To ensure growth, small and medium enterprises also turn towards the legal requirements and implications of carrying out business. Compliance is a major driver for corporate governance within small and medium enterprises that have plans for future growth and expansion. Compliance also centers the development of a corporate culture that upholds regulations and policies established (Vincenza and Troisi, 2013). A driver of corporate governance is to enhance the level of legitimacy about how business is conducted therein. For this to be achieved, small firms consider efficiency in compliance with the regulations set within its jurisdictions. Governance ensures that members of the board (who possess an extensive understanding of the laws relating to business operations) provide their expertise and assistance. Furthermore, corporate governance is shown to facilitate some exit strategies that allow a company to go public through the initial public offering.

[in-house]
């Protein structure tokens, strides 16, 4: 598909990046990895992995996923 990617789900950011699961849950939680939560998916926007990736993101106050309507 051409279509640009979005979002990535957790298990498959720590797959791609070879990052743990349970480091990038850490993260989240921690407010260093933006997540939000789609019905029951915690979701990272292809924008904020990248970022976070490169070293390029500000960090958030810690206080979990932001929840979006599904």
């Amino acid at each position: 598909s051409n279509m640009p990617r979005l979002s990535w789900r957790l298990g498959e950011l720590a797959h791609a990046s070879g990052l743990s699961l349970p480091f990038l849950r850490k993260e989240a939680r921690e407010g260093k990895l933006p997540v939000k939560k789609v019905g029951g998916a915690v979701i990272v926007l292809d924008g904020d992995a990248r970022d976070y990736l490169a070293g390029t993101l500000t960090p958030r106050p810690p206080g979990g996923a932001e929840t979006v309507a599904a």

According to Del Baldo (2012), corporate social responsibility is an essential driver for small and medium enterprises today. Through social responsibility, board members can communicate to external stakeholders the values and intentions of the company, thus garnering support from local communities. Business owners are driven by the need to establish sustainable business practices characterized by loyalty and a solid reputation. Garay and Font (2012) relate corporate social responsibility in small to medium-sized firms as a way to enhance competitiveness, even though primary reasons may be centered on altruistic principles. Competitive advantage among small and large businesses alike has been used as a tool for sustainability and long-term success (Baumann-Pauly et al., 2013).